Check These Things First Before Renovating Your Basement

BasementBasement renovations are among the most popular home projects. Many people are turning their unused spaces into extra bedrooms, storage, and even the awesome “man cave.” If you’re thinking of doing the same, check several important factors first. Here are some of them:

Waterproof Like Crazy

Waterproofing a basement is the single most important job related to its renovation. If you already have a sump pump that helps with seepage issues, it’s not enough. Industry expert American Basement Solutions says you’re better off having both a battery backup (in case of blackouts) and a second pump to complement your current pump.

Apart from checking on the sump pump, closely inspect the basement’s structure for anything unusual. Test for excess moisture using 2-foot squares of plastic sheeting. Tape these sheets to the floor and walls, wait for several weeks, and see if there’s condensation underneath. If yes, it means the foundation needs to be sealed. If you see water droplets on top of the sheet, the basement must be dehumidified.

Headroom, Headroom, Headroom

Unless you’re looking to turn your basement into a miniature extra storage area, you’d need enough headroom. Most of the time, local building codes require a finished basement’s ceiling to be seven feet high. This recommendation is not that ideal, however. Experts believe that a ceiling below 7’9” can still feel cramped.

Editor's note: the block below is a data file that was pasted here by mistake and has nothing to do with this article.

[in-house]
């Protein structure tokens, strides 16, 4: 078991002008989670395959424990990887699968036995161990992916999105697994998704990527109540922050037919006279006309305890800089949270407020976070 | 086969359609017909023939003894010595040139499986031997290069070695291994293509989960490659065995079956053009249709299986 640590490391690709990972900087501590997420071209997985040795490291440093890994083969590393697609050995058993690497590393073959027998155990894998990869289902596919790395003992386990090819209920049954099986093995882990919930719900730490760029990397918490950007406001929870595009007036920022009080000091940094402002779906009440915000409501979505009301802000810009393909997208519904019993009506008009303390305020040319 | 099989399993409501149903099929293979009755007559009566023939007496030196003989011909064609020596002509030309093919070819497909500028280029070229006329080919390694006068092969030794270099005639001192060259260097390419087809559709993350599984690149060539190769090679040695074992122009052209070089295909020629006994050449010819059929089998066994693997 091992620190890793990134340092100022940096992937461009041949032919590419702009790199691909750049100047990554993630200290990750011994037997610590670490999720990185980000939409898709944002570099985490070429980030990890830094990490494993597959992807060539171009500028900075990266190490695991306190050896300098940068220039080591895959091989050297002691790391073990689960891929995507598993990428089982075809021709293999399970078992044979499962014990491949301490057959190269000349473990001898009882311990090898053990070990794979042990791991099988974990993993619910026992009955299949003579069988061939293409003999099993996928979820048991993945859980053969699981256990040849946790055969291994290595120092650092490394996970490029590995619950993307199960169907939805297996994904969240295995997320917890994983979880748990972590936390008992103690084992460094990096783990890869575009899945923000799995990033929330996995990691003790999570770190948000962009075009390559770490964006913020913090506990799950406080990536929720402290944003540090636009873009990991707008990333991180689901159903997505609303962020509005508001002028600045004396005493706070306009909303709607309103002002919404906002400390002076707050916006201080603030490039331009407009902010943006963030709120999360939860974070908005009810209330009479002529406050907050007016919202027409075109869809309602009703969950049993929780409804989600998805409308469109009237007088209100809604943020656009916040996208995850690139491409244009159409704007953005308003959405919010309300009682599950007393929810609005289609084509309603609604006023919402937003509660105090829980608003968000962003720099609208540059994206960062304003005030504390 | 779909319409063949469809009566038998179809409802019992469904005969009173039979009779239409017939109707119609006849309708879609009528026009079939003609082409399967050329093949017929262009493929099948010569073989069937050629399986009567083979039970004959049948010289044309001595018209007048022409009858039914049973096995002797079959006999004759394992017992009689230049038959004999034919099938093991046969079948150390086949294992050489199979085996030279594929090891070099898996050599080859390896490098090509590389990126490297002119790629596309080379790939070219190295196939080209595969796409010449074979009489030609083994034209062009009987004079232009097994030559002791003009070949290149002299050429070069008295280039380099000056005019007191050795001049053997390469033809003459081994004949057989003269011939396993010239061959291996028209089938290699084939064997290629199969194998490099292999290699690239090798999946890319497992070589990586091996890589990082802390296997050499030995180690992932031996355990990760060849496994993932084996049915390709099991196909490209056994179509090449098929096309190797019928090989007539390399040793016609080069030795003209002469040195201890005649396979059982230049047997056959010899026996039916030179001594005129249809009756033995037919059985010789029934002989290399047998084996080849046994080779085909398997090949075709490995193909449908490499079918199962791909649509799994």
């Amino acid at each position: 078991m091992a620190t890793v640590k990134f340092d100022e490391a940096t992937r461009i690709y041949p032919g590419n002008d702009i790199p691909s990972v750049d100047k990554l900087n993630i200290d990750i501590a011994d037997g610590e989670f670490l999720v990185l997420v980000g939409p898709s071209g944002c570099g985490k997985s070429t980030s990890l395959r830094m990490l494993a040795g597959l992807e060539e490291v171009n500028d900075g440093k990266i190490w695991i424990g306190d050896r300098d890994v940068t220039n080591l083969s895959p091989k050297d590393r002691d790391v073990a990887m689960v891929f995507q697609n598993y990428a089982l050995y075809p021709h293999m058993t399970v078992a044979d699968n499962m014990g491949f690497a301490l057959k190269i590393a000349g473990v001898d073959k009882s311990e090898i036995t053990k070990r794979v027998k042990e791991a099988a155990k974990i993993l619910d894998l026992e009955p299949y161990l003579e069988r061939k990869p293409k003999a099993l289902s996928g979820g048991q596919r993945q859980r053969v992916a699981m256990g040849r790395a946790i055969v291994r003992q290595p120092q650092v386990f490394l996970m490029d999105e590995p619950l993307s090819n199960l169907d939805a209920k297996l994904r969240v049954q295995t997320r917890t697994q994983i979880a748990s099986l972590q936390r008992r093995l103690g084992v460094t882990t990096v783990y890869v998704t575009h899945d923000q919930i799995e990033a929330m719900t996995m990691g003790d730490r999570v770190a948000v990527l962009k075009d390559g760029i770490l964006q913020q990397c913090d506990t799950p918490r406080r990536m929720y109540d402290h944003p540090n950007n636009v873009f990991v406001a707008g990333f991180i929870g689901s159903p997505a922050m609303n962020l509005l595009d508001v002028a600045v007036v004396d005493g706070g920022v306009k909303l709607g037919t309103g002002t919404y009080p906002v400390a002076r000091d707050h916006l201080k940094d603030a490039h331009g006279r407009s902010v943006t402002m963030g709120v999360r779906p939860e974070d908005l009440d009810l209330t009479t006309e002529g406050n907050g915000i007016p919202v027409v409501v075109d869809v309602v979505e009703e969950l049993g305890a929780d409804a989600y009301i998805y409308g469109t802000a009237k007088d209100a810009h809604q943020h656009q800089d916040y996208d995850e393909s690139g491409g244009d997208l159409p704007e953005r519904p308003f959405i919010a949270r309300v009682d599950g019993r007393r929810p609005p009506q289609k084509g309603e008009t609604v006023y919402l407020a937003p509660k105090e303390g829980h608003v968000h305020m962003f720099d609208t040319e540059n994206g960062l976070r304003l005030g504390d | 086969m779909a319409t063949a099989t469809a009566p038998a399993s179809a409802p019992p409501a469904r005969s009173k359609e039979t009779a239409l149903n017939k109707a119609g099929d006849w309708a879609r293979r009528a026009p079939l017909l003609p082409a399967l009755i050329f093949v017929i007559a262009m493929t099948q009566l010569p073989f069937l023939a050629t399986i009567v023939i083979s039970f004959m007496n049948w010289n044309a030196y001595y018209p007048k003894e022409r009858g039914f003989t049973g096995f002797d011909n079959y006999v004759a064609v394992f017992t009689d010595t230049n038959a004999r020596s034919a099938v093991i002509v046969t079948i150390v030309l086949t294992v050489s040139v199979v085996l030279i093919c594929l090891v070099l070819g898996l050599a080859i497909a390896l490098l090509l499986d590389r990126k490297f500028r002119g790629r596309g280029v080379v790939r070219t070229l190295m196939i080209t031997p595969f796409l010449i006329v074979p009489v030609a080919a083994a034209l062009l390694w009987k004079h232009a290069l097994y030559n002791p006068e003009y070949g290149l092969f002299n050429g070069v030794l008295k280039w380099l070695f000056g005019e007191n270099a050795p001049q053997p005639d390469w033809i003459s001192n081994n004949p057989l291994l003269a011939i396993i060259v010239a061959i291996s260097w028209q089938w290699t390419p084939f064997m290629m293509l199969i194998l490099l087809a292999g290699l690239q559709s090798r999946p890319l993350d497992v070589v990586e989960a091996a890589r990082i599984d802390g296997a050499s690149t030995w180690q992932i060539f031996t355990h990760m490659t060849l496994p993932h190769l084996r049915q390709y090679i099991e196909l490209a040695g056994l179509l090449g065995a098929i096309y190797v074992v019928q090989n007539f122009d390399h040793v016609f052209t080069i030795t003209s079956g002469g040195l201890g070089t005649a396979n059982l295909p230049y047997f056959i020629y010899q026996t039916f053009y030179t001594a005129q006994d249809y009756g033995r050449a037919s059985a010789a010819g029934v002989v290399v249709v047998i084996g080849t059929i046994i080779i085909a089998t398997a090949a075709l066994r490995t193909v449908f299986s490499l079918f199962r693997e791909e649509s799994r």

Should the basement lack the ideal ceiling height, there’s a workaround. You can choose to either dig out and lower the floor, though such a job can be expensive. If the contractor permits, you might be able to ask if they can move the ducts and other piping installed in your basement for more space. Still, the absolute bare minimum vertical space you’ll need is seven feet.

Plan Exits

Don’t always rely on the contractor to lay out the floor plan for you. Remember that all local building codes require a comprehensive exit route in case of emergency; more so in bedroom areas. For instance, a specific window must be big enough for anyone to squeeze through.